It’s been a while since we have shared a demolition video on Construction Junkie. We recently discussed a very high profile demolition project, the tallest voluntary demolition on record, which is schedule to start next year and how it is expected to happen, but no videos. Between the cold weather in most of the country and the general lack of interesting demolitions happening, it’s good to finally be back to feeling normal around here.
Before March of 2018, the 28-story Capital Plaza Office in Frankfort, Kentucky was the tallest building in the city. It stood 330 feet tall for 46 years before it was imploded on March 11 to make room for a new 385,500 square foot office building that will house 1,500 employees and a parking structure that will hold around 1,200 vehicles, according to USA Today.
The Lexington Herald Leader reported that the building has been slated for demolition since 2008, when an architecture firm determined that it would be much more cost effective to tear the building down instead of renovating it. Prior to this month’s demolition, the Herald said that there had been reports of water leaks and concrete falling from the structure. Parts of the old building have been preserved for re-use in the new building, including the marble that was in the old lobby.
The privilege of pushing the plunger to start the demolition was auctioned off earlier in the week for $15,000. The winning bid amount was then donated to #WeAreKY! Inc., which supports Kentucky’s foster care and adoption initiatives.
Fantastic 4K footage of the demolition was captured by Flightdubs and shared to YouTube, which you can watch below:
Everyone has a camera in their pocket these days and when something goes down on the jobsite, you can bet it’s going to be captured on video one way or another. That can either be a great thing for marketing or an awful way to showcase your business.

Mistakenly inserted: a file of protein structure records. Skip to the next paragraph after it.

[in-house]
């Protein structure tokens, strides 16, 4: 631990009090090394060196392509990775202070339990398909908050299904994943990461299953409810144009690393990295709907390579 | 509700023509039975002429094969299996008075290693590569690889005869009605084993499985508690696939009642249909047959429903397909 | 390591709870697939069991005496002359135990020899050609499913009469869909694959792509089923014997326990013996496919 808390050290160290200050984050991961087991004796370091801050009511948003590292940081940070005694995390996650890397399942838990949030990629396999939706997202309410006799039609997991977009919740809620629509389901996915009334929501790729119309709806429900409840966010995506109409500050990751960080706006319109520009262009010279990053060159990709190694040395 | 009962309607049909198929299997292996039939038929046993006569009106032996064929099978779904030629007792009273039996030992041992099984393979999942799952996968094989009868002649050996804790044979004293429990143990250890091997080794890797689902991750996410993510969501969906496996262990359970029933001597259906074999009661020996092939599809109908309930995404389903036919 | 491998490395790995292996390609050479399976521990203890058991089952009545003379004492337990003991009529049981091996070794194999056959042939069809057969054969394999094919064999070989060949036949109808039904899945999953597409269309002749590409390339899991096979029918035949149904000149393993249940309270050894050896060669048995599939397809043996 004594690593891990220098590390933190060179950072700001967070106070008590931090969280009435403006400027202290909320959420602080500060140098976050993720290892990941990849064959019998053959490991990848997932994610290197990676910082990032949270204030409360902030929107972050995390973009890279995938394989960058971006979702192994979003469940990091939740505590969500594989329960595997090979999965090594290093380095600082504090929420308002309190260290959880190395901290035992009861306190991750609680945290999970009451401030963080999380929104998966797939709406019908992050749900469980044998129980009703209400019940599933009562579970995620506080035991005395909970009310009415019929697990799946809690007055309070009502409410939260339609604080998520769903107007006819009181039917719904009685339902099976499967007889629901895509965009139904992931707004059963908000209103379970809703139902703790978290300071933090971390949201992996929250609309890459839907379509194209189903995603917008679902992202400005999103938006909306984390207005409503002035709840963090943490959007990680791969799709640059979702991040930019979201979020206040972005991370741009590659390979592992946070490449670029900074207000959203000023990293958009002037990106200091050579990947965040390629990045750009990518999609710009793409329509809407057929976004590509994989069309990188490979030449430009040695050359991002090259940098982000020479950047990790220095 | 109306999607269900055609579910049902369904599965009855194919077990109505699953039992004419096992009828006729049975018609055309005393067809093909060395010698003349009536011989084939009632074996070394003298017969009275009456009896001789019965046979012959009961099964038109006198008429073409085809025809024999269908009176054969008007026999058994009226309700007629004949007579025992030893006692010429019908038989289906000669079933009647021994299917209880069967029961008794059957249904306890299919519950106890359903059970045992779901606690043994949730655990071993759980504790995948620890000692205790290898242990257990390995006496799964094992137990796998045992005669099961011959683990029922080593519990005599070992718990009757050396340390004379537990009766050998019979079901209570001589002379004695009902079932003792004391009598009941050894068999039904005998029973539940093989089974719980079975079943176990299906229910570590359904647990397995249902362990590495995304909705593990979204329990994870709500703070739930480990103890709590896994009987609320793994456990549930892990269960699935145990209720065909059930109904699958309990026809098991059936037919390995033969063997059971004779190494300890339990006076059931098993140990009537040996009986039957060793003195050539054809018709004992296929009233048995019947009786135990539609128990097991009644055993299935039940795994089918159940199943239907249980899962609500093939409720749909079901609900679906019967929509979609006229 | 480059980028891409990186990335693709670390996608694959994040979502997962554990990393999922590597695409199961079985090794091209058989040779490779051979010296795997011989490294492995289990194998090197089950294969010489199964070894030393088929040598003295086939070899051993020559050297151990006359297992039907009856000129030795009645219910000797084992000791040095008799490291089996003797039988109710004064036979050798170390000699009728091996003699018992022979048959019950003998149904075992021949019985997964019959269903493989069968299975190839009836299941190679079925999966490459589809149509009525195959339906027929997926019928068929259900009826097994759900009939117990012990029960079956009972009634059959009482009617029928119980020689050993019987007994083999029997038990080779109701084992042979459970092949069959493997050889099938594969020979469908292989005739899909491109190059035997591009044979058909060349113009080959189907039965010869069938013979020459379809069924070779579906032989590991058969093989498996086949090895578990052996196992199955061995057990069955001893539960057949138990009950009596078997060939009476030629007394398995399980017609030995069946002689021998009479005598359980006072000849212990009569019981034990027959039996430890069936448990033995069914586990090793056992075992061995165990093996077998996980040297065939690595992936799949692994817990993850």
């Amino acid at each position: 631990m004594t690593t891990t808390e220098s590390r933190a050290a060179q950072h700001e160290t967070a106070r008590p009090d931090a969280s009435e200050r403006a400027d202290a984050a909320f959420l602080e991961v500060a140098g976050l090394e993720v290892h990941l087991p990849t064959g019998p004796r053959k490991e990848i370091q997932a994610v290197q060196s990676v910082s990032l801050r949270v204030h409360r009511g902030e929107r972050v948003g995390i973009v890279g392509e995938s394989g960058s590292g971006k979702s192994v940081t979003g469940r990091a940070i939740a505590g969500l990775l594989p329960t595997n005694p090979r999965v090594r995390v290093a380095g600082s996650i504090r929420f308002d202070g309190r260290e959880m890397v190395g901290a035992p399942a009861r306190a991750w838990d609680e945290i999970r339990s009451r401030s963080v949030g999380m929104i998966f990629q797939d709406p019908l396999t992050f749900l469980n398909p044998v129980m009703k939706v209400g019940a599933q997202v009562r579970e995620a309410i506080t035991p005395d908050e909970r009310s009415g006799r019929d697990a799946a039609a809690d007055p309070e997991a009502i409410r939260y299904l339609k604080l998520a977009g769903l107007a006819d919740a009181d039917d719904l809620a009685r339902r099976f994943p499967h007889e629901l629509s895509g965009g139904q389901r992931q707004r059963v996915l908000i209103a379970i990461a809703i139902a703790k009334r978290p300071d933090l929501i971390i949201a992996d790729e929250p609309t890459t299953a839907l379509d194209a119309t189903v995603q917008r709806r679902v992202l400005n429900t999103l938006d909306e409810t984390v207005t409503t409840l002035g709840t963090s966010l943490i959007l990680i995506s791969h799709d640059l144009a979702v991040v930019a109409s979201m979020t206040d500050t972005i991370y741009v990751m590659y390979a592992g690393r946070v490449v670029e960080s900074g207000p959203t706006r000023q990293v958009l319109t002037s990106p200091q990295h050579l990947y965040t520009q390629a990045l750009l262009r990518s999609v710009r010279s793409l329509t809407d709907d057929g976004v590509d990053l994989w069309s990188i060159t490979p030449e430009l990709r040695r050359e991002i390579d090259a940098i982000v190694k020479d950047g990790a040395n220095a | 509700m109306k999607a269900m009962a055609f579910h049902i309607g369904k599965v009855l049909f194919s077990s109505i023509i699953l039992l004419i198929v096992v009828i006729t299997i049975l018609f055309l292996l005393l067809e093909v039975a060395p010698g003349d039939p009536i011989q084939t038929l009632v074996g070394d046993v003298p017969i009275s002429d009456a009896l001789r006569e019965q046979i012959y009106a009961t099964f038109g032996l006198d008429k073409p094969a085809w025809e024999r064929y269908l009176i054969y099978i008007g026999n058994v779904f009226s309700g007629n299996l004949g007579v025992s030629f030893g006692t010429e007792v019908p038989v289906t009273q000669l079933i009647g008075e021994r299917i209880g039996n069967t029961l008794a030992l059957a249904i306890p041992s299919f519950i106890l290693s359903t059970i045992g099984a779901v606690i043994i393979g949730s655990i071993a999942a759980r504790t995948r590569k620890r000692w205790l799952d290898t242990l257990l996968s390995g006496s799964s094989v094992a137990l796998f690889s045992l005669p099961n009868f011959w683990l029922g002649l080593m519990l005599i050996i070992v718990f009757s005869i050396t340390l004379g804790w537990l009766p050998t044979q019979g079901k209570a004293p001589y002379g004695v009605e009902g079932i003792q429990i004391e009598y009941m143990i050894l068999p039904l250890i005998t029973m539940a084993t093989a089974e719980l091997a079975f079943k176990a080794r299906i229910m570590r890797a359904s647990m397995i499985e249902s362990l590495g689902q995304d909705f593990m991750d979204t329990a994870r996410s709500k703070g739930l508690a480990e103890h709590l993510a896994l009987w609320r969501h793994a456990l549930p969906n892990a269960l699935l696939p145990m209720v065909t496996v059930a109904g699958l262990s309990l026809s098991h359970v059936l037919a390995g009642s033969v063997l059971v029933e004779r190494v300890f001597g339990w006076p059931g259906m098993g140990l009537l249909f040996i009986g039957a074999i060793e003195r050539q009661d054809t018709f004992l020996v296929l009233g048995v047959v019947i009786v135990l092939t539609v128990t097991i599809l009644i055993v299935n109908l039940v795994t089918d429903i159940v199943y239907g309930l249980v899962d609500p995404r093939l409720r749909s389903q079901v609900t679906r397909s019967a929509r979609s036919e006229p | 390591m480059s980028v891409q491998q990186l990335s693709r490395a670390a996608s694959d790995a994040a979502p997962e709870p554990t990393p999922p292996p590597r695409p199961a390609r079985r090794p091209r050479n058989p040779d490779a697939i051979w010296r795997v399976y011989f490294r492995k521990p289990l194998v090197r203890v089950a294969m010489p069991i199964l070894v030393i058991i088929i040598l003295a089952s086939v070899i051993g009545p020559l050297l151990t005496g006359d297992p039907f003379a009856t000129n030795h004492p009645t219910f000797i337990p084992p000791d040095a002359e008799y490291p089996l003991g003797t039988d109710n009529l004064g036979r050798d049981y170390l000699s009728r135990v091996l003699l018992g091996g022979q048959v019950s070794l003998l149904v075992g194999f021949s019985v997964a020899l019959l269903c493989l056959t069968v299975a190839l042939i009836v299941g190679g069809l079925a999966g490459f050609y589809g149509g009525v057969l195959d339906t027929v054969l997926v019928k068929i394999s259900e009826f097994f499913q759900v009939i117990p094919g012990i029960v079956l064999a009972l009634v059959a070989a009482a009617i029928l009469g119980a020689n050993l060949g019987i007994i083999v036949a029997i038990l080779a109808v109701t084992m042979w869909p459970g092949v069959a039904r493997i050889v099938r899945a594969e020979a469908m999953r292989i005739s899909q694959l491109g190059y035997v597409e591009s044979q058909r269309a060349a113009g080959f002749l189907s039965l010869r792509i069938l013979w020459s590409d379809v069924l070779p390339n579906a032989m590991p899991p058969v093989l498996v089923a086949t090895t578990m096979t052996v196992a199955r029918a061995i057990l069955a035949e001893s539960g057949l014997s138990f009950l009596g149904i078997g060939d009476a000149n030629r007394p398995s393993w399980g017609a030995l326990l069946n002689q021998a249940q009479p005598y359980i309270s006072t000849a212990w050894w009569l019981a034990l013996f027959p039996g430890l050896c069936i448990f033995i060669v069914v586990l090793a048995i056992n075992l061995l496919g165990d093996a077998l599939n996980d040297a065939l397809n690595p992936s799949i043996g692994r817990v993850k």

Look, you could mobilize on site the boring old way by loading your heavy equipment on the bed of a trailer and driving it to site, or you could take a note from the Bravo Company of the 37th Engineer Battalion of the United States and spice things up a bit.
“World’s Largest” is definitely a sought after goal, especially in the construction industry. Sarens, a crane rental, heavy lifting, and engineered transport company in Belgium, has recently released a supersized crane that is being regarded as the largest crane in the world, by both size and lifting capacity.
Multiple buildings imploded at the same time with multiple different camera views? Sounds like the making of a great demolition video.
A construction crane that was working on a highway widening project in St. Martin Parish in Louisiana collapsed onto the adjacent roadway last week, injuring one driver.
Demolition by implosion videos are always fun to watch. Adding an element of water makes them even more dramatic, though it’s probably not great for the ecosystem. Late last week, a one mile long, 23 year-old bridge in China was imploded in front of a crowd of spectators and caught on camera.
Cranes are an extremely useful and important piece of equipment on the majority of construction sites. They can also be extremely dangerous if they are not understood or respected.